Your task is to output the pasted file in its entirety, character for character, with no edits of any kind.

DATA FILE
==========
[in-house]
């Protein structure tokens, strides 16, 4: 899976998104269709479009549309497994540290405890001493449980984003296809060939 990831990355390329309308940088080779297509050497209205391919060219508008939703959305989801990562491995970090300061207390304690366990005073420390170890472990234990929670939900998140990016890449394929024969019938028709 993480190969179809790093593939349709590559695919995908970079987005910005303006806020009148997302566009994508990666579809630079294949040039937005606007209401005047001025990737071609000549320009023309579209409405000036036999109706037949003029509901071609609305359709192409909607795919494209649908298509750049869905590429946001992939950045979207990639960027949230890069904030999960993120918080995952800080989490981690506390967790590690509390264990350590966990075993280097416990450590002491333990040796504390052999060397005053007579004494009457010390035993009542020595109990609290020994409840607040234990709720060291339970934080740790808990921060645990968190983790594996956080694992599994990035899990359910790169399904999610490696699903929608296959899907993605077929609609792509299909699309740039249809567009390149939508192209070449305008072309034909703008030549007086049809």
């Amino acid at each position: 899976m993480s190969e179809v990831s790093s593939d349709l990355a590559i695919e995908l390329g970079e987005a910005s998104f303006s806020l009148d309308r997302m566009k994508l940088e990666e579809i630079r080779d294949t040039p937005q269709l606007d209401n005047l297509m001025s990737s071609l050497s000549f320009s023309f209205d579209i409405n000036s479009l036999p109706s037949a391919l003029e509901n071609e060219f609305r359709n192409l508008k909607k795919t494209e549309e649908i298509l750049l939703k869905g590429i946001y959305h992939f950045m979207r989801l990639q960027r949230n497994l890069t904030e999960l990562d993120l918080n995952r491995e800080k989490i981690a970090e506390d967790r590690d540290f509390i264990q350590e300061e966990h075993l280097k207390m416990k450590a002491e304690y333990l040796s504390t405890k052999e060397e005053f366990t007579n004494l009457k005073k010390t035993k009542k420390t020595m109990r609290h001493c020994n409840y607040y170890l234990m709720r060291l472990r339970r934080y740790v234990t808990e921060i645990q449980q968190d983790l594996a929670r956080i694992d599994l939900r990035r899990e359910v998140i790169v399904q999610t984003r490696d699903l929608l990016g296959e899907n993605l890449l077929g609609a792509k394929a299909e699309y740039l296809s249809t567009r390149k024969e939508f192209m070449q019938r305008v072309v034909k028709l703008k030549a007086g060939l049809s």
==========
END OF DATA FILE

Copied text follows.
[in-house]
């Protein structure tokens, strides 16, 4: 899976998104269709479009549309497994540290405890001493449980984003296809060939 990831990355390329309308940088080779297509050497209205391919060219508008939703959305989801990562491995970090300061207390304690366990005073420390170890472990234990929670939900998140990016890449394929024969019938028709 993480190969179809790093593939349709590559695919995908970079987005910005303006806020009148997302566009994508990666579809630079294949040039937005606007209401005047001025990737071609000549320009023309579209409405000036036999109706037949003029509901071609609305359709192409909607795919494209649908298509750049869905590429946001992939950045979207990639960027949230890069904030999960993120918080995952800080989490981690506390967790590690509390264990350590966990075993280097416990450590002491333990040796504390052999060397005053007579004494009457010390035993009542020595109990609290020994409840607040234990709720060291339970934080740790808990921060645990968190983790594996956080694992599994990035899990359910790169399904999610490696699903929608296959899907993605077929609609792509299909699309740039249809567009390149939508192209070449305008072309034909703008030549007086049809």
């Amino acid at each position: 899976m993480s190969e179809v990831s790093s593939d349709l990355a590559i695919e995908l390329g970079e987005a910005s998104f303006s806020l009148d309308r997302m566009k994508l940088e990666e579809i630079r080779d294949t040039p937005q269709l606007d209401n005047l297509m001025s990737s071609l050497s000549f320009s023309f209205d579209i409405n000036s479009l036999p109706s037949a391919l003029e509901n071609e060219f609305r359709n192409l508008k909607k795919t494209e549309e649908i298509l750049l939703k869905g590429i946001y959305h992939f950045m979207r989801l990639q960027r949230n497994l890069t904030e999960l990562d993120l918080n995952r491995e800080k989490i981690a970090e506390d967790r590690d540290f509390i264990q350590e300061e966990h075993l280097k207390m416990k450590a002491e304690y333990l040796s504390t405890k052999e060397e005053f366990t007579n004494l009457k005073k010390t035993k009542k420390t020595m109990r609290h001493c020994n409840y607040y170890l234990m709720r060291l472990r339970r934080y740790v234990t808990e921060i645990q449980q968190d983790l594996a929670r956080i694992d599994l939900r990035r899990e359910v998140i790169v399904q999610t984003r490696d699903l929608l990016g296959e899907n993605l890449l077929g609609a792509k394929a299909e699309y740039l296809s249809t567009r390149k024969e939508f192209m070449q019938r305008v072309v034909k028709l703008k030549a007086g060939l049809s």